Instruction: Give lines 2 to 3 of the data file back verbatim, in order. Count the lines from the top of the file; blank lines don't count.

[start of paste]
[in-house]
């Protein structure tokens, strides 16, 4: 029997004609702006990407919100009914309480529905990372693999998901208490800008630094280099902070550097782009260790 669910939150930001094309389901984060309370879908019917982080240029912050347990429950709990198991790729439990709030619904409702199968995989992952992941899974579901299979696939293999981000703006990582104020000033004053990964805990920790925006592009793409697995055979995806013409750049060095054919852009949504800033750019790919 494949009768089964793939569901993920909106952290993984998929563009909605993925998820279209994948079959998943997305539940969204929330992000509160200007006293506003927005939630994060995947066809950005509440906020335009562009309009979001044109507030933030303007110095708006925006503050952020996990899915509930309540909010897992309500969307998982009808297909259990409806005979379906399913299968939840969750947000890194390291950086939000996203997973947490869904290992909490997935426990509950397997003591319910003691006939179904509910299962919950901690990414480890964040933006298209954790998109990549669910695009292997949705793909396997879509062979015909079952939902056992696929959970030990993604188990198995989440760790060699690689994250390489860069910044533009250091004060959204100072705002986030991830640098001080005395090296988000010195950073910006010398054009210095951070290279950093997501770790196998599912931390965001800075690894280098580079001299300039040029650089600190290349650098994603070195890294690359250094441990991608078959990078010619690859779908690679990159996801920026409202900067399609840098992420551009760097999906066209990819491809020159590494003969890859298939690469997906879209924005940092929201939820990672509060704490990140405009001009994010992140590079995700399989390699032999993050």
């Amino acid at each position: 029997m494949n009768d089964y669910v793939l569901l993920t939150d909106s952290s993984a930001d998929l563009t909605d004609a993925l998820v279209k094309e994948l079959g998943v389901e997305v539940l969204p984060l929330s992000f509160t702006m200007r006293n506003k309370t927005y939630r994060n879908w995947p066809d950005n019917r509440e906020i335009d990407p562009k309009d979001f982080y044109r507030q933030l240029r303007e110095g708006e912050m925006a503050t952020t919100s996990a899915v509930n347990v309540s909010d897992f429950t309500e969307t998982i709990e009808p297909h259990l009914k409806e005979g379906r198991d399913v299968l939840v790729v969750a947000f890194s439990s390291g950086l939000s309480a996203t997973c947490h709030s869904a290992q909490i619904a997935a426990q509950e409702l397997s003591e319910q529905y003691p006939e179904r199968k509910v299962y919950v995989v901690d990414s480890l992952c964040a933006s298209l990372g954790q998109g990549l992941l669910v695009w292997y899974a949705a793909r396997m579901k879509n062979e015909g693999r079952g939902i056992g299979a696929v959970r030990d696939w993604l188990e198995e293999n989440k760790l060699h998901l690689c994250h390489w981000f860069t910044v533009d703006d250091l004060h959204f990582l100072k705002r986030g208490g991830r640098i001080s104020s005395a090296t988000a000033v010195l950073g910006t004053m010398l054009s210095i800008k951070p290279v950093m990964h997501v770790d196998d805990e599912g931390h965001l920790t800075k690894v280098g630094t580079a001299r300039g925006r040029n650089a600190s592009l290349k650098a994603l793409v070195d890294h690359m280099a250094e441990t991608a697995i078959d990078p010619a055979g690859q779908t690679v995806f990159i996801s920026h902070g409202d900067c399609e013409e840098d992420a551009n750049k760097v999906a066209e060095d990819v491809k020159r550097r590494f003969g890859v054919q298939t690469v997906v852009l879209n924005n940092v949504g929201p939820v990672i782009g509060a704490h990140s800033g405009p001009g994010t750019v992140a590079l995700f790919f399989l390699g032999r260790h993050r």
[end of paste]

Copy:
């Protein structure tokens, strides 16, 4: 029997004609702006990407919100009914309480529905990372693999998901208490800008630094280099902070550097782009260790 669910939150930001094309389901984060309370879908019917982080240029912050347990429950709990198991790729439990709030619904409702199968995989992952992941899974579901299979696939293999981000703006990582104020000033004053990964805990920790925006592009793409697995055979995806013409750049060095054919852009949504800033750019790919 494949009768089964793939569901993920909106952290993984998929563009909605993925998820279209994948079959998943997305539940969204929330992000509160200007006293506003927005939630994060995947066809950005509440906020335009562009309009979001044109507030933030303007110095708006925006503050952020996990899915509930309540909010897992309500969307998982009808297909259990409806005979379906399913299968939840969750947000890194390291950086939000996203997973947490869904290992909490997935426990509950397997003591319910003691006939179904509910299962919950901690990414480890964040933006298209954790998109990549669910695009292997949705793909396997879509062979015909079952939902056992696929959970030990993604188990198995989440760790060699690689994250390489860069910044533009250091004060959204100072705002986030991830640098001080005395090296988000010195950073910006010398054009210095951070290279950093997501770790196998599912931390965001800075690894280098580079001299300039040029650089600190290349650098994603070195890294690359250094441990991608078959990078010619690859779908690679990159996801920026409202900067399609840098992420551009760097999906066209990819491809020159590494003969890859298939690469997906879209924005940092929201939820990672509060704490990140405009001009994010992140590079995700399989390699032999993050």
């Amino acid at each position: 029997m494949n009768d089964y669910v793939l569901l993920t939150d909106s952290s993984a930001d998929l563009t909605d004609a993925l998820v279209k094309e994948l079959g998943v389901e997305v539940l969204p984060l929330s992000f509160t702006m200007r006293n506003k309370t927005y939630r994060n879908w995947p066809d950005n019917r509440e906020i335009d990407p562009k309009d979001f982080y044109r507030q933030l240029r303007e110095g708006e912050m925006a503050t952020t919100s996990a899915v509930n347990v309540s909010d897992f429950t309500e969307t998982i709990e009808p297909h259990l009914k409806e005979g379906r198991d399913v299968l939840v790729v969750a947000f890194s439990s390291g950086l939000s309480a996203t997973c947490h709030s869904a290992q909490i619904a997935a426990q509950e409702l397997s003591e319910q529905y003691p006939e179904r199968k509910v299962y919950v995989v901690d990414s480890l992952c964040a933006s298209l990372g954790q998109g990549l992941l669910v695009w292997y899974a949705a793909r396997m579901k879509n062979e015909g693999r079952g939902i056992g299979a696929v959970r030990d696939w993604l188990e198995e293999n989440k760790l060699h998901l690689c994250h390489w981000f860069t910044v533009d703006d250091l004060h959204f990582l100072k705002r986030g208490g991830r640098i001080s104020s005395a090296t988000a000033v010195l950073g910006t004053m010398l054009s210095i800008k951070p290279v950093m990964h997501v770790d196998d805990e599912g931390h965001l920790t800075k690894v280098g630094t580079a001299r300039g925006r040029n650089a600190s592009l290349k650098a994603l793409v070195d890294h690359m280099a250094e441990t991608a697995i078959d990078p010619a055979g690859q779908t690679v995806f990159i996801s920026h902070g409202d900067c399609e013409e840098d992420a551009n750049k760097v999906a066209e060095d990819v491809k020159r550097r590494f003969g890859v054919q298939t690469v997906v852009l879209n924005n940092v949504g929201p939820v990672i782009g509060a704490h990140s800033g405009p001009g994010t750019v992140a590079l995700f790919f399989l390699g032999r260790h993050r």